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Scientists monitor comet breakup

The nucleus of Comet Hergenrother has separated into at least four pieces, resulting in an increase in dust material in its coma.
The Hergenrother comet is currently traversing the inner solar system. Amateur and professional astronomers alike have been following the icy dirtball over the past several weeks as it has been generating a series of impressive outbursts of cometary dust material. Now comes word that the comet's nucleus has taken the next step in its relationship with Mother Nature.

"Comet Hergenrother is splitting apart," said Rachel Stevenson from NASA's Jet Propulsion Laboratory in Pasadena, California. "Using the National Optical Astronomy Observatory's Gemini North Telescope on top of Mauna Kea, Hawaii, we have resolved that the nucleus of the comet has separated into at least four distinct pieces, resulting in a large increase in dust material in its coma."

With more material to reflect the Sun's rays, the comet's coma has brightened considerably.

"The comet fragments are considerably fainter than the nucleus," said James Bauer from the California Institute of Technology in Pasadena. "This is suggestive of chunks of material being ejected from the surface."

The comet's fragmentation event was initially detected October 26 by a team of astronomers from the Remanzacco Observatory, using the Faulkes Telescope North in Haleakala, Hawaii. The WIYN telescope group at Kitt Peak National Observatory in Arizona also imaged the initial fragment.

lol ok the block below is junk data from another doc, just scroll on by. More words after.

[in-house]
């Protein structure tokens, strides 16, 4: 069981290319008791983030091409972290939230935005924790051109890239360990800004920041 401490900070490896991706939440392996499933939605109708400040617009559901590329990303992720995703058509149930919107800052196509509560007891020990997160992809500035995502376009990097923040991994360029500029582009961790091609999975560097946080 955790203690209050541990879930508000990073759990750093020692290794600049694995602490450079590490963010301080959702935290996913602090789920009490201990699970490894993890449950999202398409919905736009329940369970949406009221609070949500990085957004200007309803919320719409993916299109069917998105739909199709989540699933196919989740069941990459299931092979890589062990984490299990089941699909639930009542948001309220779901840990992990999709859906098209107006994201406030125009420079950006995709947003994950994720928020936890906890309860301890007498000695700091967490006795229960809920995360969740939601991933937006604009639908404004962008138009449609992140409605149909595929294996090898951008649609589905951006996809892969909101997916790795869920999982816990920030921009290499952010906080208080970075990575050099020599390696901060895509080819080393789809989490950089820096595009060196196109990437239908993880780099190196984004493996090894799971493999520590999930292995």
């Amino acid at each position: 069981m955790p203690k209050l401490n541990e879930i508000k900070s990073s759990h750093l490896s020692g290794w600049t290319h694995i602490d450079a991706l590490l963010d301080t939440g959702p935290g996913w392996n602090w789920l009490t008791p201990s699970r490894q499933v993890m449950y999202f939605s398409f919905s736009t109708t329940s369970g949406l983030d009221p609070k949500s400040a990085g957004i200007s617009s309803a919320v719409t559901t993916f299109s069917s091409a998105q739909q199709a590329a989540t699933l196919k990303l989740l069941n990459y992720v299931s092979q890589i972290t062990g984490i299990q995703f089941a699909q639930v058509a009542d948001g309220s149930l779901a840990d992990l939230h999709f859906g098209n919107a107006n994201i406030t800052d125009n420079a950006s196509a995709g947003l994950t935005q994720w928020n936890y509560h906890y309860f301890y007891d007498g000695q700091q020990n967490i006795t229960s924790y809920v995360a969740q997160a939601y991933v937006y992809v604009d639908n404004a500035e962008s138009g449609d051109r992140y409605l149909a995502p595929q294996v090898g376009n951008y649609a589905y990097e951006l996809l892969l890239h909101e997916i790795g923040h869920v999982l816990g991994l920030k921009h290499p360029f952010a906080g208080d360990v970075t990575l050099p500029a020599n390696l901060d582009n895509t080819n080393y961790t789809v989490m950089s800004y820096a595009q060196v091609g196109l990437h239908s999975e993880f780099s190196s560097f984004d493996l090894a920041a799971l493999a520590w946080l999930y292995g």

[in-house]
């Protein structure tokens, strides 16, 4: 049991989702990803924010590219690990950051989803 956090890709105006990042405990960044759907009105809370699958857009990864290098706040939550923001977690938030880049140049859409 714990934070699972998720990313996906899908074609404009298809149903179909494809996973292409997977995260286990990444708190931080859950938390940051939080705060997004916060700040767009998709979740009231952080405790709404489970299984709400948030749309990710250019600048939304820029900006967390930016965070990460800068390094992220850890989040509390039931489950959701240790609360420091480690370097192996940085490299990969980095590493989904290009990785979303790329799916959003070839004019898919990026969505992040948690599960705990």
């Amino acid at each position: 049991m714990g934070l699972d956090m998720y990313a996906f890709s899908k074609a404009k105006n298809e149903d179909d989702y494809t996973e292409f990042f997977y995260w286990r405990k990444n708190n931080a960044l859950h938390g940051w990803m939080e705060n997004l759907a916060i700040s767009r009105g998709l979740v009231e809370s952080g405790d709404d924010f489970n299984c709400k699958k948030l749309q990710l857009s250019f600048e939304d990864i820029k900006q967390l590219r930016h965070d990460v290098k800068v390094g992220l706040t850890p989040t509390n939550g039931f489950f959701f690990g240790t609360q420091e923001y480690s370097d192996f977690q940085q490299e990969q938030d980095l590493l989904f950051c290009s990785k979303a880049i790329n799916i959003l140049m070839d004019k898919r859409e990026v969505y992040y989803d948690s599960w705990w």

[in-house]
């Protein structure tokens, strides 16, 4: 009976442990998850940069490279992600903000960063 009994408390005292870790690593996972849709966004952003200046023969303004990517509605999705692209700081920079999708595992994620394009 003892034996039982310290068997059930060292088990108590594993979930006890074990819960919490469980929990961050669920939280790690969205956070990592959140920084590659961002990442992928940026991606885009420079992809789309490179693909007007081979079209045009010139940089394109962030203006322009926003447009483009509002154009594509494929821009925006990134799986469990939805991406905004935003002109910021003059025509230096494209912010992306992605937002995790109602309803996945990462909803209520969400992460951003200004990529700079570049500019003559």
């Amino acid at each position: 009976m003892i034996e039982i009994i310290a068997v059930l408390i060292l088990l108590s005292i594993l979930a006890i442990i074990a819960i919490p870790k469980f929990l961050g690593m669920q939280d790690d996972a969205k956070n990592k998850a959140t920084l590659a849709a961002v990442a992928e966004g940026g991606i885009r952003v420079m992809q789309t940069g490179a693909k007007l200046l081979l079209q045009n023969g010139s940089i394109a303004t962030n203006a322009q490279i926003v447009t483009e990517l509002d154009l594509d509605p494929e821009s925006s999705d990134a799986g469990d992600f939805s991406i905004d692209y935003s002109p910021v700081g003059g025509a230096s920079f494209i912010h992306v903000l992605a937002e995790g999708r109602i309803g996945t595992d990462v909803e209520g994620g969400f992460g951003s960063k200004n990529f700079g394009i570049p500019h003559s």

For those interested in viewing Hergenrother — with a larger-sized telescope and a dark sky — the comet can be seen between the constellations Andromeda and Lacerta.

The orbit of Comet 168P/Hergenrother is well understood. The comet nor any of its fragments are a threat to Earth.

Comet-Hergenrother
Comet 168P-Hergenrother was imaged by the NOAO/Gemini telescope November 2, 2011, at about 6 a.m. UTC. // Credit: NASA/JPL-Caltech/NOAO/Gemini
The Hergenrother comet is currently traversing the inner solar system. Amateur and professional astronomers alike have been following the icy dirtball over the past several weeks as it has been generating a series of impressive outbursts of cometary dust material. Now comes word that the comet's nucleus has taken the next step in its relationship with Mother Nature.

"Comet Hergenrother is splitting apart," said Rachel Stevenson from NASA's Jet Propulsion Laboratory in Pasadena, California. "Using the National Optical Astronomy Observatory's Gemini North Telescope on top of Mauna Kea, Hawaii, we have resolved that the nucleus of the comet has separated into at least four distinct pieces, resulting in a large increase in dust material in its coma."

With more material to reflect the Sun's rays, the comet's coma has brightened considerably.

"The comet fragments are considerably fainter than the nucleus," said James Bauer from the California Institute of Technology in Pasadena. "This is suggestive of chunks of material being ejected from the surface."

The comet's fragmentation event was initially detected October 26 by a team of astronomers from the Remanzacco Observatory, using the Faulkes Telescope North in Haleakala, Hawaii. The WIYN telescope group at Kitt Peak National Observatory in Arizona also imaged the initial fragment.

For those interested in viewing Hergenrother — with a larger-sized telescope and a dark sky — the comet can be seen between the constellations Andromeda and Lacerta.

The orbit of Comet 168P/Hergenrother is well understood. The comet nor any of its fragments are a threat to Earth.

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